$6.1 Million Awarded for Collaboration on Diamond-based Quantum Information Processing and Communication
By Gail Gallessich
In the quest for quantum information processing, diamonds may be a physicist’s best friend.
According to scientists at UCSB, diamonds could revolutionize the field of quantum mechanics in computing by leading to ultra-secure communication, lightning-fast database searches, and code-cracking ability.
Two government funding agencies are putting $6.1 million into a pair of research projects aimed at utilizing diamond for quantum communication processing. UCSB is leading the charge on both efforts, thanks to dramatic developments in quantum physics in the past decade at the university.
“We are extremely excited by the rapid pace of discoveries in this emerging area of science and technology. This vital support offers extraordinary collaborative research opportunities for students to engage at the frontiers of the field in areas spanning fundamental physics to materials science,” said David Awschalom, principal investigator for both projects and professor of physics and electrical and computer engineering. He also serves as director of the campus’s California NanoSystems Institute (CNSI), and directs the Center for Spintronics and Quantum Computation.
The funding will go to a research collaboration involving CNSI, Hewlett-Packard Research Labs, and a team of faculty from Lawrence Berkeley National Laboratory, Harvard University, Massachusetts Institute of Technology, the University of Iowa, and the Delft University of Technology. The granting organizations are the Defense Advanced Research Projects Agency (DARPA) and the Air Force Office of Scientific Research (AFOSR).
At the quantum level, things like particles or light waves behave very differently from what scientists expect in a human-scale world. In the quantum world, for example, an electron can exist in two places at the same time, what is called a “superposition” of states; it can “spin up” and “spin down” at the same time.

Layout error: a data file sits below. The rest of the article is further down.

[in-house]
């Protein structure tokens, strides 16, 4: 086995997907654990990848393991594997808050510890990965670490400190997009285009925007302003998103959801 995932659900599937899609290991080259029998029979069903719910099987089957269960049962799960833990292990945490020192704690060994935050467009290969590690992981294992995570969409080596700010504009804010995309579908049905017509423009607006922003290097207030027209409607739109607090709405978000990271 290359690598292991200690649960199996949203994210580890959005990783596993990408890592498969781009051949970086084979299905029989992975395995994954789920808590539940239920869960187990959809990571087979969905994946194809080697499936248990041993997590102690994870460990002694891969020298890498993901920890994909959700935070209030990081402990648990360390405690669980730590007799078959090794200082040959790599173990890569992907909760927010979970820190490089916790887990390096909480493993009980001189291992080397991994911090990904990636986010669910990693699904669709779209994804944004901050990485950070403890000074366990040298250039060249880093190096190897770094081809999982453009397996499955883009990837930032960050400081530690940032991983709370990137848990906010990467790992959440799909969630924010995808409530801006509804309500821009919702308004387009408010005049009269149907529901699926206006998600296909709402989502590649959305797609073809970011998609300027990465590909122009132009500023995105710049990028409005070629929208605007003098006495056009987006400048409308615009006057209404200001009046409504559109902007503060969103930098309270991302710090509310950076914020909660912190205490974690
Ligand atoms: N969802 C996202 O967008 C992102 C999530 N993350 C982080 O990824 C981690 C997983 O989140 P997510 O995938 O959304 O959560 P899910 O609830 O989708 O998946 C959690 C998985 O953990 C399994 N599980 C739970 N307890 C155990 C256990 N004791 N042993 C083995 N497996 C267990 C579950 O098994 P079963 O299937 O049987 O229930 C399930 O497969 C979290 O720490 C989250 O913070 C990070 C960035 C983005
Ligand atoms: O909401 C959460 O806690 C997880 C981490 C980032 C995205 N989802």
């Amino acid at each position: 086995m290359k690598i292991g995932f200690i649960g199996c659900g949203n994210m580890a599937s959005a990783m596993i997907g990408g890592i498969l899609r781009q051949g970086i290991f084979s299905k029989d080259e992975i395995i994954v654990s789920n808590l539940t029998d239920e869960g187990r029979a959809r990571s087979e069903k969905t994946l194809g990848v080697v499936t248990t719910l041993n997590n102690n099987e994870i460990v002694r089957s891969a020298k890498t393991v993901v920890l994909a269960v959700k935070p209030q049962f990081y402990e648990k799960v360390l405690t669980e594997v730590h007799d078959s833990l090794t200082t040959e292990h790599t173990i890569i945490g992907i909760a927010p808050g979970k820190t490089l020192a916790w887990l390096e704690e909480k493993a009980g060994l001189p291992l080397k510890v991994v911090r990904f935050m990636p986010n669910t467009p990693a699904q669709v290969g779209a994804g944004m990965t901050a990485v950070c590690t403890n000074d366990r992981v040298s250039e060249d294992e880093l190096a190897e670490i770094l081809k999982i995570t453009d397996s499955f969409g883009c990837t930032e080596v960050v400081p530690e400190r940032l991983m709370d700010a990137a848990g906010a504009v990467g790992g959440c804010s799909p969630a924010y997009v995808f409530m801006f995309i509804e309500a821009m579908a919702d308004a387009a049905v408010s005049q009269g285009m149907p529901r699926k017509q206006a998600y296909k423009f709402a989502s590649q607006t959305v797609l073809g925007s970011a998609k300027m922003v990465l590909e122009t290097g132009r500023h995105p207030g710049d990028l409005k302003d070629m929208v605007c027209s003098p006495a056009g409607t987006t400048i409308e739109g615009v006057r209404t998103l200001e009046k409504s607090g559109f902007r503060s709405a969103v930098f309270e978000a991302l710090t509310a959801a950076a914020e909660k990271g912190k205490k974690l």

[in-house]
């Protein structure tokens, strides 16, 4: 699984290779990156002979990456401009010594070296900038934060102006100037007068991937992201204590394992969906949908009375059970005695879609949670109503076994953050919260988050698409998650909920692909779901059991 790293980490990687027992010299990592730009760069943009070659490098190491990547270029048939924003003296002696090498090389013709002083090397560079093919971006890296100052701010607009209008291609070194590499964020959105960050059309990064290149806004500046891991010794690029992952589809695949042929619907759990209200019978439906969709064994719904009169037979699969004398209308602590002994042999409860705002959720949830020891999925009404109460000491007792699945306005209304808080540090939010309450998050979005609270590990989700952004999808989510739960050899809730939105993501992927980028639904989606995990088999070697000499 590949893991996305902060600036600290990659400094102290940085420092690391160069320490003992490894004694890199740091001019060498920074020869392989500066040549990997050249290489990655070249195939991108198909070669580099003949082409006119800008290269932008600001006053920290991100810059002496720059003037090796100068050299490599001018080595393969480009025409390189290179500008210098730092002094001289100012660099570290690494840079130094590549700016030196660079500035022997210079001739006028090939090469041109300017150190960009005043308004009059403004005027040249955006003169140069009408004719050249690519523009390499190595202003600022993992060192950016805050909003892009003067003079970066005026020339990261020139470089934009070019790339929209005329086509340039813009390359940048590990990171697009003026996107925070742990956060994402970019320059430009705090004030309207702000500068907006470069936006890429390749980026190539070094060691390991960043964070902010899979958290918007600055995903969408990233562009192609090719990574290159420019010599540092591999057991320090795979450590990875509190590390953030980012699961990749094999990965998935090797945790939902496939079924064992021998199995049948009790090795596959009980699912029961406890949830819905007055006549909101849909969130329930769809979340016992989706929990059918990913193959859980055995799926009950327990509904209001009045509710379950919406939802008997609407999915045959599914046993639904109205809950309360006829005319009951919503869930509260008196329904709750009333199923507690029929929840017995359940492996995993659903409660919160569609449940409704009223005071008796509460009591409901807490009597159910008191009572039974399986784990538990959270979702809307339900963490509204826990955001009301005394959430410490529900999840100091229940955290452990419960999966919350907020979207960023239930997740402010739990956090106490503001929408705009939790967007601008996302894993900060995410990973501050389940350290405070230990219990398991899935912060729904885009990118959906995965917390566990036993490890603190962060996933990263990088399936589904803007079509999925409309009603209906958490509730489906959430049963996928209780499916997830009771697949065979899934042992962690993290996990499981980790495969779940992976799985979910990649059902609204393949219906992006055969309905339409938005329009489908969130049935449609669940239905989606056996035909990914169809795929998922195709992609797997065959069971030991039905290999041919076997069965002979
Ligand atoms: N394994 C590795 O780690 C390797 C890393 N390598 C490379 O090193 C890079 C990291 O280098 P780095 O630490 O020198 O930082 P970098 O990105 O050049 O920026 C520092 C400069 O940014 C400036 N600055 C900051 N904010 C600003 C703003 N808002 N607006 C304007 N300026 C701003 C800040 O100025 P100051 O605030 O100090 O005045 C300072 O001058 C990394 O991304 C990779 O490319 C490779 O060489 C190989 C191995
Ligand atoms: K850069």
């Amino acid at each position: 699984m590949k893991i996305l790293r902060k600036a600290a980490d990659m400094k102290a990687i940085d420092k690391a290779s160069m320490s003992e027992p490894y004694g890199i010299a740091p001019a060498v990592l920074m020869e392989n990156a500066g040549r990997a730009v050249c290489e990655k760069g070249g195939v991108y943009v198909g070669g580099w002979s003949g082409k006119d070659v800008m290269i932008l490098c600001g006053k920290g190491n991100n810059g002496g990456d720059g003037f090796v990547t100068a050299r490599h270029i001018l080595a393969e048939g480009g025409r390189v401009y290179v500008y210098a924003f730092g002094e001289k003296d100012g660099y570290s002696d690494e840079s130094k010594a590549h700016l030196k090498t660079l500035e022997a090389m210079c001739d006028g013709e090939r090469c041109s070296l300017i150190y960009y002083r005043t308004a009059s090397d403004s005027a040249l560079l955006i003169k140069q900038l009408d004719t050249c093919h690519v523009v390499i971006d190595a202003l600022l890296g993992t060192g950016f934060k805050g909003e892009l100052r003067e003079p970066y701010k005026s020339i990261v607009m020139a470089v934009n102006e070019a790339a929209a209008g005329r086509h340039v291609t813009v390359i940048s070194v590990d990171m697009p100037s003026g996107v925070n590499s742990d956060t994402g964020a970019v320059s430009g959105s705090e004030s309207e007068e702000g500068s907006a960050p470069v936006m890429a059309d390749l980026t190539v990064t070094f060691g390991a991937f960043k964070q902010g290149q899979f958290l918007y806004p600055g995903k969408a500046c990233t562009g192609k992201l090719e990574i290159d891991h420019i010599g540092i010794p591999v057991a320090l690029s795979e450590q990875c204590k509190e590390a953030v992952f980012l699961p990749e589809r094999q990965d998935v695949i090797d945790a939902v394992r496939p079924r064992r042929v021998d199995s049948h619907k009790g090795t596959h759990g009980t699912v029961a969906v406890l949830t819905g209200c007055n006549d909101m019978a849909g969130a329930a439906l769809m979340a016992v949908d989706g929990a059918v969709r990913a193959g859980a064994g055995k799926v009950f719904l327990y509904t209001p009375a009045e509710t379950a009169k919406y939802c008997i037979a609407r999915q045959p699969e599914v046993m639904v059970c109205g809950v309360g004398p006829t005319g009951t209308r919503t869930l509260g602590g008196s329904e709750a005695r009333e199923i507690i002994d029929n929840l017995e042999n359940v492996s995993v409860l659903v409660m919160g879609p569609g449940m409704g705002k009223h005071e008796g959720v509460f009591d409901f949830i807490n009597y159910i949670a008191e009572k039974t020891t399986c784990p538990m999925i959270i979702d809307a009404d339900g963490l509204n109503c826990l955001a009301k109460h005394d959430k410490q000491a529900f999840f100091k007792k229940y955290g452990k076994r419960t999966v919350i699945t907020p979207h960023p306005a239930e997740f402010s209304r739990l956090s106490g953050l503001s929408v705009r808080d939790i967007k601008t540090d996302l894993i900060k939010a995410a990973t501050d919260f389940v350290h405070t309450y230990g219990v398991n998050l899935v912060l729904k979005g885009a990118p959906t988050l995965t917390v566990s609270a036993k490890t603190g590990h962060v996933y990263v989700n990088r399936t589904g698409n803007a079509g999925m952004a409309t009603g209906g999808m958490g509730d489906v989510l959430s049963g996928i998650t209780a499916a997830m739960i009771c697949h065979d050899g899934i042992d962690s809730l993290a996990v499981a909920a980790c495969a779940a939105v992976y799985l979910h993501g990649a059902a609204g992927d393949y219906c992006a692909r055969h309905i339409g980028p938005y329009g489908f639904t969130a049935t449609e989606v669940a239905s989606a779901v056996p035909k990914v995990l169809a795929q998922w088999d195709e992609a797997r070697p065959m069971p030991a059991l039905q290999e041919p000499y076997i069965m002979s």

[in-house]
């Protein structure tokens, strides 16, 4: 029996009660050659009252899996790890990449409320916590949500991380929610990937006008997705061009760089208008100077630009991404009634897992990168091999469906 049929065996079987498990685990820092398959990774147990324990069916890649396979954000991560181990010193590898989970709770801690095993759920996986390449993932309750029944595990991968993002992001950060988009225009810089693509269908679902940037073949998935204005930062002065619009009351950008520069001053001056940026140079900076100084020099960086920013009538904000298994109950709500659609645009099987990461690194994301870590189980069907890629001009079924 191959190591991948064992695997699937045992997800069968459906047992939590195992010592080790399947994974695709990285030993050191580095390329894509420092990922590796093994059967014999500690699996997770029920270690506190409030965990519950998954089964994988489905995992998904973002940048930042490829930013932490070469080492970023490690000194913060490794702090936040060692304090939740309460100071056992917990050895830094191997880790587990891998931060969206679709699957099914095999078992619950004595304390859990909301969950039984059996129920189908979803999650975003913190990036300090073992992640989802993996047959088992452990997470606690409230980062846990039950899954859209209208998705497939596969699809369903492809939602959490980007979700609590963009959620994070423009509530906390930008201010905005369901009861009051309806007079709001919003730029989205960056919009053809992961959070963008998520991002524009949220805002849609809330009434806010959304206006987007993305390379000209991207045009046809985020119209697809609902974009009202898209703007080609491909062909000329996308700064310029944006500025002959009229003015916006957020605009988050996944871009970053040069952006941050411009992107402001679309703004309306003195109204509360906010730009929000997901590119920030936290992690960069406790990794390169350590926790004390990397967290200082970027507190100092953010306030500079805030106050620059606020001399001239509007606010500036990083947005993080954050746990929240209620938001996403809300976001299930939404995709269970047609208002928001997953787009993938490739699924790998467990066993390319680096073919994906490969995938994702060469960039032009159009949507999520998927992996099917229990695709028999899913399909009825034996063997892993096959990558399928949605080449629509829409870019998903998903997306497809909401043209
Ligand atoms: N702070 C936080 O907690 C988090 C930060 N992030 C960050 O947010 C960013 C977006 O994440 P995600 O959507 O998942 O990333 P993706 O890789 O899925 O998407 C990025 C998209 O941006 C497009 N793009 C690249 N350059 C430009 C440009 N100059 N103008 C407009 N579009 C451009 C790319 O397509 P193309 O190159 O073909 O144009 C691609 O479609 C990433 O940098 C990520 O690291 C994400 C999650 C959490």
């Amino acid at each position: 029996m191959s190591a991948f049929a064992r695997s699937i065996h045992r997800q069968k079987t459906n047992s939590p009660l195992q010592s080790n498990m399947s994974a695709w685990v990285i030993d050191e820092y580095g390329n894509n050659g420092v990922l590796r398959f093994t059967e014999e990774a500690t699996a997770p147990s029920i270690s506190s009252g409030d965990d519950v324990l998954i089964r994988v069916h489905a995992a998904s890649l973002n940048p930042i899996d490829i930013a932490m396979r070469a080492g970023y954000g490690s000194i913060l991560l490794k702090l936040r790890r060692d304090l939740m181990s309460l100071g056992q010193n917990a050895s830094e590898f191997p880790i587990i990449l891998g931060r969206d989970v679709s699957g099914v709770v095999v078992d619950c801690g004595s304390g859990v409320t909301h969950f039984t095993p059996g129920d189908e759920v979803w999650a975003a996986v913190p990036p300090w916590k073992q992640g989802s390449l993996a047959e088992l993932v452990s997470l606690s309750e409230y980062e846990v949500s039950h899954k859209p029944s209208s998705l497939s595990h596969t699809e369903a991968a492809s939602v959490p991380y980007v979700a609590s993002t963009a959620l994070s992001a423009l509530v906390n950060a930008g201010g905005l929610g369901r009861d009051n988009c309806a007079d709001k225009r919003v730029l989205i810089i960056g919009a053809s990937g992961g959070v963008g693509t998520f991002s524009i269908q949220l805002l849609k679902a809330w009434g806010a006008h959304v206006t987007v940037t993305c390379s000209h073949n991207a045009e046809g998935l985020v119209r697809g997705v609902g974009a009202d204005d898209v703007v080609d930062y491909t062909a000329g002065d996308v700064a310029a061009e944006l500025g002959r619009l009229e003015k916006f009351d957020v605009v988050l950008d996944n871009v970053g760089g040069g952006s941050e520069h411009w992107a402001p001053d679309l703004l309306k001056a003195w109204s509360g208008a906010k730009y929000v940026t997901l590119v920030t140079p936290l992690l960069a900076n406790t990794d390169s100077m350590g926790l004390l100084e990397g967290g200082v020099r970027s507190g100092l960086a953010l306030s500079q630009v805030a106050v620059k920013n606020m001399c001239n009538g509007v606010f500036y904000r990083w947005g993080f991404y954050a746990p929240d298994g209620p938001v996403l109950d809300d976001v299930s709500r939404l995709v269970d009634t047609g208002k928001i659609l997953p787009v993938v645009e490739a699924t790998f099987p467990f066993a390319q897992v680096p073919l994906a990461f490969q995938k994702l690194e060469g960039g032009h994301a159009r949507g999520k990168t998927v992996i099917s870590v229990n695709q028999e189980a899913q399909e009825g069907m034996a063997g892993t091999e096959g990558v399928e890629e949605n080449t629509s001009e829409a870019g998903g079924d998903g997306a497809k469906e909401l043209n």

The current projects will focus on developing new quantum measurement techniques to manipulate and read out single electron spins in diamond. The projects will also focus on the on-chip integration of single electron spins with photonics, for communication. Additionally, the project aims to build a world-class research facility for the creation of synthetic crystal diamond and diamond heterostructure materials and devices. Diamonds fabricated by the team will complement many ongoing research initiatives on campus and around the world, including programs working towards solid-state lighting, nanoelectronics, and atomic-level storage.
The CNSI provides a multidisciplinary approach to research in order to develop the information, biomedical, and manufacturing technologies that will dominate science and economy in the 21st century.
The UCSB team includes Andrew Cleland; Evelyn Hu; Steven DenBaars; Umesh Mishra; Shuji Nakamura; Christopher Palmstrom; Susanne Stemmer; and Chris Van der Walle. Another member is Ronald Hanson, a recent CNSI postdoctoral fellow, who is now a professor at the Kavli Institute on Nanoscience at the Delft University of Technology in the Netherlands.